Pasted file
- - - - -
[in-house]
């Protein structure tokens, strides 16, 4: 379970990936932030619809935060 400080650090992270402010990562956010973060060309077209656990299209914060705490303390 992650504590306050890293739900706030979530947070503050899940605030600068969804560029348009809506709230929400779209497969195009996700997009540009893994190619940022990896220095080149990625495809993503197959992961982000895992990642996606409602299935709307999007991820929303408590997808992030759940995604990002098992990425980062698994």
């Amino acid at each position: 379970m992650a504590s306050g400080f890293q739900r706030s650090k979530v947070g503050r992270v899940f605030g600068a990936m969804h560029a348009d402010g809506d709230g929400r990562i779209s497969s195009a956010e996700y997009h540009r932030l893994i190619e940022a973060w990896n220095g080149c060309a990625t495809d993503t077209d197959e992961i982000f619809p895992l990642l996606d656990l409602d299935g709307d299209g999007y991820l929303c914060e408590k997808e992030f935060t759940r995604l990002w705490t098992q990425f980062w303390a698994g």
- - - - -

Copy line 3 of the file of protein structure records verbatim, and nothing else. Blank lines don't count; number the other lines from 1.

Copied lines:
């Amino acid at each position: 379970m992650a504590s306050g400080f890293q739900r706030s650090k979530v947070g503050r992270v899940f605030g600068a990936m969804h560029a348009d402010g809506d709230g929400r990562i779209s497969s195009a956010e996700y997009h540009r932030l893994i190619e940022a973060w990896n220095g080149c060309a990625t495809d993503t077209d197959e992961i982000f619809p895992l990642l996606d656990l409602d299935g709307d299209g999007y991820l929303c914060e408590k997808e992030f935060t759940r995604l990002w705490t098992q990425f980062w303390a698994g």